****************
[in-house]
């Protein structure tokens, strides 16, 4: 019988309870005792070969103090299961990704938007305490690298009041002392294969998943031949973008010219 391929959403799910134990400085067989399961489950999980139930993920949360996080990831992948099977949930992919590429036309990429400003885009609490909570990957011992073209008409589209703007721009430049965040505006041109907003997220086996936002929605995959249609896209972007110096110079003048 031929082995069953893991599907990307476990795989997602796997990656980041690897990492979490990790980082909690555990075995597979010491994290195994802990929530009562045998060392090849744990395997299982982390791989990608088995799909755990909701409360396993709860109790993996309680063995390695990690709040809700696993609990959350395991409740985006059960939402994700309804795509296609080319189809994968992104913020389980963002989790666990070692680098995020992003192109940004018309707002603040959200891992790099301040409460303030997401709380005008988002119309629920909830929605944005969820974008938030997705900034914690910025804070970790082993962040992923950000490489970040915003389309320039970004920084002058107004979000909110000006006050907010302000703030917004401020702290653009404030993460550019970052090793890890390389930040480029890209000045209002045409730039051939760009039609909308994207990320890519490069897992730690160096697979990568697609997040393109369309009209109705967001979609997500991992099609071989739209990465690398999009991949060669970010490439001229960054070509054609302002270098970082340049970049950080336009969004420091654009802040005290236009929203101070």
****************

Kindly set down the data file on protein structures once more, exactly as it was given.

[in-house]
């Protein structure tokens, strides 16, 4: 019988309870005792070969103090299961990704938007305490690298009041002392294969998943031949973008010219 391929959403799910134990400085067989399961489950999980139930993920949360996080990831992948099977949930992919590429036309990429400003885009609490909570990957011992073209008409589209703007721009430049965040505006041109907003997220086996936002929605995959249609896209972007110096110079003048 031929082995069953893991599907990307476990795989997602796997990656980041690897990492979490990790980082909690555990075995597979010491994290195994802990929530009562045998060392090849744990395997299982982390791989990608088995799909755990909701409360396993709860109790993996309680063995390695990690709040809700696993609990959350395991409740985006059960939402994700309804795509296609080319189809994968992104913020389980963002989790666990070692680098995020992003192109940004018309707002603040959200891992790099301040409460303030997401709380005008988002119309629920909830929605944005969820974008938030997705900034914690910025804070970790082993962040992923950000490489970040915003389309320039970004920084002058107004979000909110000006006050907010302000703030917004401020702290653009404030993460550019970052090793890890390389930040480029890209000045209002045409730039051939760009039609909308994207990320890519490069897992730690160096697979990568697609997040393109369309009209109705967001979609997500991992099609071989739209990465690398999009991949060669970010490439001229960054070509054609302002270098970082340049970049950080336009969004420091654009802040005290236009929203101070």